Beginning Perl

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The Beginning Perl course that I ran for the UKUUG in Feb 2009.

The Beginning Perl course that I ran for the UKUUG in Feb 2009.

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  • 1. Introduction to Perl An Introduction to Perl Programming Dave Cross Magnum Solutions Ltd [email_address]
  • 2. What We Will Cover
    • What is Perl?
    • 3. Creating and running a Perl program
    • 4. Input and Output
    • 5. Perl variables
    • 6. Operators and Functions
    • 7. Conditional Constructs
  • 8. What We Will Cover
    • Subroutines
    • 9. Regular Expressions
    • 10. References
    • 11. Smart Matching
    • 12. Finding and using Modules
    • 13. Further Information
  • 14. Schedule
    • 09:45 – Begin
    • 15. 11:15 – Coffee break
    • 16. 13:00 – Lunch
    • 17. 14:00 – Begin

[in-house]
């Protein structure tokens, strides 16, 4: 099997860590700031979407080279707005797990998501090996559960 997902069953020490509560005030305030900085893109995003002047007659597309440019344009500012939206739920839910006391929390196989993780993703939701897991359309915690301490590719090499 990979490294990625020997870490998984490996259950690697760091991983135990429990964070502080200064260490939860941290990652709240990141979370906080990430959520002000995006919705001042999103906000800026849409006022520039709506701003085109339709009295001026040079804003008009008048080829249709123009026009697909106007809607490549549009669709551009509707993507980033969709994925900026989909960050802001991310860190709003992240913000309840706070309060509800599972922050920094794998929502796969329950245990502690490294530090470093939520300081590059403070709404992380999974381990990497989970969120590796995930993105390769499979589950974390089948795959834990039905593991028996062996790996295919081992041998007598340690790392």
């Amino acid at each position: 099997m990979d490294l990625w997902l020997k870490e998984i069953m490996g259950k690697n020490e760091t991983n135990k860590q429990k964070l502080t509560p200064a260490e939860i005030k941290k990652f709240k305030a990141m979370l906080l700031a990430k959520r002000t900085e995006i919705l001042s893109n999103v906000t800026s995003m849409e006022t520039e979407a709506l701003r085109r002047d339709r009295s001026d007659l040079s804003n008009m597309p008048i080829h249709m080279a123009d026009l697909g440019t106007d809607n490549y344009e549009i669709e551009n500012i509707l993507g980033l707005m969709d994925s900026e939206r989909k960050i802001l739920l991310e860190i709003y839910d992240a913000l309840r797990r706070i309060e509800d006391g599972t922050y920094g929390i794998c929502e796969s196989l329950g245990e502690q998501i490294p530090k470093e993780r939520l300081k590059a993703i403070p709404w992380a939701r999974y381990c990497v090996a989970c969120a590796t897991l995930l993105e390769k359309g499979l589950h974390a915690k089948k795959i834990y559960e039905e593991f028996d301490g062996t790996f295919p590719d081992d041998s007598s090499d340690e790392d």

• 18. 15:30 – Coffee break
    • 19. 17:00 – End
  • 20. Resources
    • Slides available on-line
      • http://mag-sol.com/train/public/2009-02/begin
    • Also see Slideshare
      • http://www.slideshare.net/davorg/slideshows
    • Mailing List
      • http://lists.mag-sol.com/mailman/listinfo/beg2009
    • Get Satisfaction
      • http://getsatisfaction.com/magnum
  • 21. What is Perl?
  • 22. Perl's Name
    • Practical Extraction and Reporting Language
    • 23. Pathologically Eclectic Rubbish Lister
    • 24. "Perl" is the language
    • 25. "perl" is the compiler
    • 26. Never "PERL"
  • 27. Typical uses of Perl
    • Text processing
    • 28. System administration tasks
    • 29. CGI and web programming
    • 30. Database interaction
    • 31. Other Internet programming
  • 32. Less typical uses of Perl
    • Human Genome Project
    • 33. NASA
  • 34. What is Perl Like?
  • 40. The Perl Philosophy